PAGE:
New Formalism developed in the mid-1950s and continued into the early 1970s. It was a reaction against the rigid formulae of the American version of the International Style. Its three main architects - Edward Durrell Stone, Philip Johnson, and Minoru Yamasaki - had all achieved prominence working within the International Style but wanted to try new styles and materials. New Formalism architecture combines decorative elements and established design concepts of classicism with the new materials and technologies incorporated in the International style. Edward Durrell Stone's New Delhi American Embassy (1954), which blended the architecture of the east with modern western concepts, is considered to be the start of New Formalism architecture.
Common features of the New Formalism style, which was quite often expensive to build, include:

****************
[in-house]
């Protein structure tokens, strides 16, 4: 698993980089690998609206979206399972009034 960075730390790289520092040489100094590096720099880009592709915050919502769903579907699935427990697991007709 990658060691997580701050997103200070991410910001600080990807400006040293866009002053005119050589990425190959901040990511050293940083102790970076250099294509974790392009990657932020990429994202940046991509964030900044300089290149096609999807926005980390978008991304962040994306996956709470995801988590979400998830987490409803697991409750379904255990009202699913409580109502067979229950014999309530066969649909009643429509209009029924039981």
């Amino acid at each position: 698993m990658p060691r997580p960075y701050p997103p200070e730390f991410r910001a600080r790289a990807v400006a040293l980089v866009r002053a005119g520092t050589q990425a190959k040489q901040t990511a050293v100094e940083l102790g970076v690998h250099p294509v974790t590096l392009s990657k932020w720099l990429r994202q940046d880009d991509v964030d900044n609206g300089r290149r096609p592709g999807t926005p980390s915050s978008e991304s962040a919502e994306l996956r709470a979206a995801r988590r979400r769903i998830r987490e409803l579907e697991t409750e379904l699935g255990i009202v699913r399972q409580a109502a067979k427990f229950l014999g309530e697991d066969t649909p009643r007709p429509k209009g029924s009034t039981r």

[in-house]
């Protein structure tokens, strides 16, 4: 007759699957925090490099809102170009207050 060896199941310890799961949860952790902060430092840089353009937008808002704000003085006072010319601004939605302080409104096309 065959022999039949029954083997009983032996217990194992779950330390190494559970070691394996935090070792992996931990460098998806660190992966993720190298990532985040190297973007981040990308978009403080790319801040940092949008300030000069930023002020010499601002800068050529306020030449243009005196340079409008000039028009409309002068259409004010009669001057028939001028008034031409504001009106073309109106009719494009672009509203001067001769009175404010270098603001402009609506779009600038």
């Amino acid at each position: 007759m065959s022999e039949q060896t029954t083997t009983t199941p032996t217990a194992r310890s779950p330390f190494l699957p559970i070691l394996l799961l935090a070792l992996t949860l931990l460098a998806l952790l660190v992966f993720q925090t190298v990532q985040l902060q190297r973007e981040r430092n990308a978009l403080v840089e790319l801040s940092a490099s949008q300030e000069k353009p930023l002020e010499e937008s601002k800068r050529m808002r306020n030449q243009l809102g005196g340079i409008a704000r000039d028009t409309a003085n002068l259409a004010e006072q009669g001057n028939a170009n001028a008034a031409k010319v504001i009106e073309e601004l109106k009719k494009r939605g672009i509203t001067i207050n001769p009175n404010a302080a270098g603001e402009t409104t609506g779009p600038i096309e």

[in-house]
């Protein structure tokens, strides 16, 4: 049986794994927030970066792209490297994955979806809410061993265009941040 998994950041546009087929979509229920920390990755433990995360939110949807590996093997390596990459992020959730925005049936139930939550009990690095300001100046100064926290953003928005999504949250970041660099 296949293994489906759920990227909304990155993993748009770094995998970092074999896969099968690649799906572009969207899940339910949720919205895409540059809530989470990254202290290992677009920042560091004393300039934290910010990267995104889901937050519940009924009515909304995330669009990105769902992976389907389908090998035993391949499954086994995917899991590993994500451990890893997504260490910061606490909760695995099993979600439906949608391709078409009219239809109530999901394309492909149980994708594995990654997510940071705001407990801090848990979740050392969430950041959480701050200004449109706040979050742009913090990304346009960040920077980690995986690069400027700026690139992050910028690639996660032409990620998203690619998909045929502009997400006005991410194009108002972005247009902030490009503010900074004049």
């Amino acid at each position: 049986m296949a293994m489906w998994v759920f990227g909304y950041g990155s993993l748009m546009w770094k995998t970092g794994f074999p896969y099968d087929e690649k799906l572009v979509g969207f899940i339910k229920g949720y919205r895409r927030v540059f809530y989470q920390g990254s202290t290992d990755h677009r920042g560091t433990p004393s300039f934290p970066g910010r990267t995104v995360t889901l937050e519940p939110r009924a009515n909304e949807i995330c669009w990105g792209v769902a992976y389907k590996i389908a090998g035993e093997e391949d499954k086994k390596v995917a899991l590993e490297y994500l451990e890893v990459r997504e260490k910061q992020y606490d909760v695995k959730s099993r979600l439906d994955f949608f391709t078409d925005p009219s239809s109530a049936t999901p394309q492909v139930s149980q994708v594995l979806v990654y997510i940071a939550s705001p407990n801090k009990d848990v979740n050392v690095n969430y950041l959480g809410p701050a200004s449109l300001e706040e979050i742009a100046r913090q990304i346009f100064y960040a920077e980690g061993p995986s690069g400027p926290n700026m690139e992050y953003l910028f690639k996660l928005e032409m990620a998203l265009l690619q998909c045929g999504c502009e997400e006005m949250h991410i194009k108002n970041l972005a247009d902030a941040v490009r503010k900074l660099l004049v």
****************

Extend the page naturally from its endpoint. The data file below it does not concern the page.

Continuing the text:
The style was used primarily for high profile cultural, institutional and civic buildings, including the Los Angeles Music Center and the Century Plaza Hotel in Los Angeles, the Ambassador Auditorium in Pasadena, the Lincoln Center for the Performing Arts in New York City, and Edward Durrell Stone's Kennedy Center for the Performing Arts in Washington, D.C. In Southern California, the style was applied mainly to museums, auditoriums, and college campuses. The University of Southern California, the California Institute of Technology, and Harvey Mudd College in Claremont all have significant buildings of the New Formalism style, designed by different architectural firms. Other local examples of New Formalism include the Ahmanson Center in Los Angeles and the Ambassador Auditorium in Pasadena.
There are a couple of buildings in Fullerton that are designed in the New Formalism style. The present Fullerton City Hall (1963) at 303 W. Commonwealth Avenue is probably the best example of the style in Fullerton, although the type of materials used for the building is comparatively modest. A second building exhibiting features of this style is the Western State University College of Law (1975) at 1111 N. State College Boulevard.
Read More about New Formalism Architecture:
Fullerton City Hall (1963)
303 W. Commonwealth Avenue
Western State University College of Law (1975)
1111 N. State College Boulevard
Student Health Center (1974)
CSU Fullerton campus